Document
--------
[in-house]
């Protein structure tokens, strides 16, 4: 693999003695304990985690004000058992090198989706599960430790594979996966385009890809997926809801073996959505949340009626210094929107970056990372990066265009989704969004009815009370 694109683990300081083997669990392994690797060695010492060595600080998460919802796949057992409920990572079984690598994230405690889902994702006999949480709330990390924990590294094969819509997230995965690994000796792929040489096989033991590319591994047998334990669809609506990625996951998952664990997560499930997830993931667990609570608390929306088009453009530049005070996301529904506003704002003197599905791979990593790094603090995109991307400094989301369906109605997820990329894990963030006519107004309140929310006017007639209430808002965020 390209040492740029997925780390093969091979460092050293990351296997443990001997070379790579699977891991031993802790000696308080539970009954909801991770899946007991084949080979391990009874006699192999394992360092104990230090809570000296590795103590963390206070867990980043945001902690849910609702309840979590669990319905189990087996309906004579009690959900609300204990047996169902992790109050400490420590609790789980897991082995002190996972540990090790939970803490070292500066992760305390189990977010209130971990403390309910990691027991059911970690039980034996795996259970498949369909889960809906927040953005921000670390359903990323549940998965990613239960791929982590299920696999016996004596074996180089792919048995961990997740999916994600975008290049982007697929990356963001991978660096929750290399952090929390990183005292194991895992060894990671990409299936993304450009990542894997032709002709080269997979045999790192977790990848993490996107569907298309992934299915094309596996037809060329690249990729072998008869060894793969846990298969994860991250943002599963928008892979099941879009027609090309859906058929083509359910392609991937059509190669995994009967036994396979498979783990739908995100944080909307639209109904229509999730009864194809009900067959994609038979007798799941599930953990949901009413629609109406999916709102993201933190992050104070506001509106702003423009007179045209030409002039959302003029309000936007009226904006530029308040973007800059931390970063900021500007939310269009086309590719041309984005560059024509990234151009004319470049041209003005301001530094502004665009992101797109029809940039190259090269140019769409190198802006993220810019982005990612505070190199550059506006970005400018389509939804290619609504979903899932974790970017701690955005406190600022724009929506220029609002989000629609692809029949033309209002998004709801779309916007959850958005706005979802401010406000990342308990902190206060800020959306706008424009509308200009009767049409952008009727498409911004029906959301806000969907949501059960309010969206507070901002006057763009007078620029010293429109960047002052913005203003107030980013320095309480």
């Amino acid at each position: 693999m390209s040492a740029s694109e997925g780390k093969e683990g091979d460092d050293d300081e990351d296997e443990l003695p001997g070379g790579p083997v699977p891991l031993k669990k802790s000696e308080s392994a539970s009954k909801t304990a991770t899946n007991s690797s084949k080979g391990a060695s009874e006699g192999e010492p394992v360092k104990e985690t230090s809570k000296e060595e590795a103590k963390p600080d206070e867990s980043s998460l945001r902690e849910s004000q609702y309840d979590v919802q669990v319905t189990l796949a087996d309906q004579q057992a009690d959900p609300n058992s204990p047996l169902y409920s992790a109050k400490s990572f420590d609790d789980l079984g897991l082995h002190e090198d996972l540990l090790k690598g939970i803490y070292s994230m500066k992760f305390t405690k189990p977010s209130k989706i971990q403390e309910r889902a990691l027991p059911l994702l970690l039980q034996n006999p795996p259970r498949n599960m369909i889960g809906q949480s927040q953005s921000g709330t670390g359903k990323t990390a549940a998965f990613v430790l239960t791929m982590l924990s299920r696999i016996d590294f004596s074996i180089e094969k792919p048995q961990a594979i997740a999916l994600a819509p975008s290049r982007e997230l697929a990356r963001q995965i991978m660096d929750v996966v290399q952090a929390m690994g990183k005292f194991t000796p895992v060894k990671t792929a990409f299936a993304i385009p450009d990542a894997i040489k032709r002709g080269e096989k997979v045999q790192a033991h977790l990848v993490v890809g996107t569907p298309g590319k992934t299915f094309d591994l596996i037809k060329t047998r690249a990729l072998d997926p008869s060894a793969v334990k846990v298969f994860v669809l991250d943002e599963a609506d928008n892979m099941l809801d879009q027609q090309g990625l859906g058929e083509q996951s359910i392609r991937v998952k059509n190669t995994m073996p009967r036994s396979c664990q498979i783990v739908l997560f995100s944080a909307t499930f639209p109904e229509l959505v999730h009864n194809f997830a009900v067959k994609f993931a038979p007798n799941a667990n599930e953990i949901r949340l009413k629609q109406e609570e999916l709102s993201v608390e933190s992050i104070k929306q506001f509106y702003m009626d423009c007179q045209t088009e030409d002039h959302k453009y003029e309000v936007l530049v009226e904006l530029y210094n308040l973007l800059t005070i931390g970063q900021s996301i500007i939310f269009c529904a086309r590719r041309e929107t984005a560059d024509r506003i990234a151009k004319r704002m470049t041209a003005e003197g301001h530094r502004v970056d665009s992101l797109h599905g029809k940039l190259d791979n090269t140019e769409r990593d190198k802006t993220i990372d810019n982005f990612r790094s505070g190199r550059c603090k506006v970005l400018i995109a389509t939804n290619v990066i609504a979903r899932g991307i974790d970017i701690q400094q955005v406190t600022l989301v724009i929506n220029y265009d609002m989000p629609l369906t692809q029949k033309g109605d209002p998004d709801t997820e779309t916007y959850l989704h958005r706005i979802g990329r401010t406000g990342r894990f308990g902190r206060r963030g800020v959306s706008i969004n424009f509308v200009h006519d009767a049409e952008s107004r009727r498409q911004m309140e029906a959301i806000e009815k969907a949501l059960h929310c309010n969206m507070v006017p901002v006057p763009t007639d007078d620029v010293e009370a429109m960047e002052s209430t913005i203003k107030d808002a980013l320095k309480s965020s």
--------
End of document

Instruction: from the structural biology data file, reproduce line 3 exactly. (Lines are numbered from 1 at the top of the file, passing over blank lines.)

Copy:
């Amino acid at each position: 693999m390209s040492a740029s694109e997925g780390k093969e683990g091979d460092d050293d300081e990351d296997e443990l003695p001997g070379g790579p083997v699977p891991l031993k669990k802790s000696e308080s392994a539970s009954k909801t304990a991770t899946n007991s690797s084949k080979g391990a060695s009874e006699g192999e010492p394992v360092k104990e985690t230090s809570k000296e060595e590795a103590k963390p600080d206070e867990s980043s998460l945001r902690e849910s004000q609702y309840d979590v919802q669990v319905t189990l796949a087996d309906q004579q057992a009690d959900p609300n058992s204990p047996l169902y409920s992790a109050k400490s990572f420590d609790d789980l079984g897991l082995h002190e090198d996972l540990l090790k690598g939970i803490y070292s994230m500066k992760f305390t405690k189990p977010s209130k989706i971990q403390e309910r889902a990691l027991p059911l994702l970690l039980q034996n006999p795996p259970r498949n599960m369909i889960g809906q949480s927040q953005s921000g709330t670390g359903k990323t990390a549940a998965f990613v430790l239960t791929m982590l924990s299920r696999i016996d590294f004596s074996i180089e094969k792919p048995q961990a594979i997740a999916l994600a819509p975008s290049r982007e997230l697929a990356r963001q995965i991978m660096d929750v996966v290399q952090a929390m690994g990183k005292f194991t000796p895992v060894k990671t792929a990409f299936a993304i385009p450009d990542a894997i040489k032709r002709g080269e096989k997979v045999q790192a033991h977790l990848v993490v890809g996107t569907p298309g590319k992934t299915f094309d591994l596996i037809k060329t047998r690249a990729l072998d997926p008869s060894a793969v334990k846990v298969f994860v669809l991250d943002e599963a609506d928008n892979m099941l809801d879009q027609q090309g990625l859906g058929e083509q996951s359910i392609r991937v998952k059509n190669t995994m073996p009967r036994s396979c664990q498979i783990v739908l997560f995100s944080a909307t499930f639209p109904e229509l959505v999730h009864n194809f997830a009900v067959k994609f993931a038979p007798n799941a667990n599930e953990i949901r949340l009413k629609q109406e609570e999916l709102s993201v608390e933190s992050i104070k929306q506001f509106y702003m009626d423009c007179q045209t088009e030409d002039h959302k453009y003029e309000v936007l530049v009226e904006l530029y210094n308040l973007l800059t005070i931390g970063q900021s996301i500007i939310f269009c529904a086309r590719r041309e929107t984005a560059d024509r506003i990234a151009k004319r704002m470049t041209a003005e003197g301001h530094r502004v970056d665009s992101l797109h599905g029809k940039l190259d791979n090269t140019e769409r990593d190198k802006t993220i990372d810019n982005f990612r790094s505070g190199r550059c603090k506006v970005l400018i995109a389509t939804n290619v990066i609504a979903r899932g991307i974790d970017i701690q400094q955005v406190t600022l989301v724009i929506n220029y265009d609002m989000p629609l369906t692809q029949k033309g109605d209002p998004d709801t997820e779309t916007y959850l989704h958005r706005i979802g990329r401010t406000g990342r894990f308990g902190r206060r963030g800020v959306s706008i969004n424009f509308v200009h006519d009767a049409e952008s107004r009727r498409q911004m309140e029906a959301i806000e009815k969907a949501l059960h929310c309010n969206m507070v006017p901002v006057p763009t007639d007078d620029v010293e009370a429109m960047e002052s209430t913005i203003k107030d808002a980013l320095k309480s965020s």